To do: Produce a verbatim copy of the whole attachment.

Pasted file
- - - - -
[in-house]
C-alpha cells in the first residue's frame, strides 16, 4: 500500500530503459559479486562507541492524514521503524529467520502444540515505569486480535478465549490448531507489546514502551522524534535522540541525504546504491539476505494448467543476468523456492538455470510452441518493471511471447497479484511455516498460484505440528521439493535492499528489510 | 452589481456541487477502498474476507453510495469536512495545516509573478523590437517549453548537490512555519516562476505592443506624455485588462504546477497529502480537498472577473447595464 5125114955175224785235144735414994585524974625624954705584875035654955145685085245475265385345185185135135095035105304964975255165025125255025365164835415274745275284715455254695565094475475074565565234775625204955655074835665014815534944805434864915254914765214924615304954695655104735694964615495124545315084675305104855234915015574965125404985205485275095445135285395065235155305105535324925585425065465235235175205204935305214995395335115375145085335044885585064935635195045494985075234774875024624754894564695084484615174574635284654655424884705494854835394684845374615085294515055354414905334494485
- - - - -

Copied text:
[in-house]
C-alpha cells in the first residue's frame, strides 16, 4: 500500500530503459559479486562507541492524514521503524529467520502444540515505569486480535478465549490448531507489546514502551522524534535522540541525504546504491539476505494448467543476468523456492538455470510452441518493471511471447497479484511455516498460484505440528521439493535492499528489510 | 452589481456541487477502498474476507453510495469536512495545516509573478523590437517549453548537490512555519516562476505592443506624455485588462504546477497529502480537498472577473447595464 5125114955175224785235144735414994585524974625624954705584875035654955145685085245475265385345185185135135095035105304964975255165025125255025365164835415274745275284715455254695565094475475074565565234775625204955655074835665014815534944805434864915254914765214924615304954695655104735694964615495124545315084675305104855234915015574965125404985205485275095445135285395065235155305105535324925585425065465235235175205204935305214995395335115375145085335044885585064935635195045494985075234774875024624754894564695084484615174574635284654655424884705494854835394684845374615085294515055354414905334494485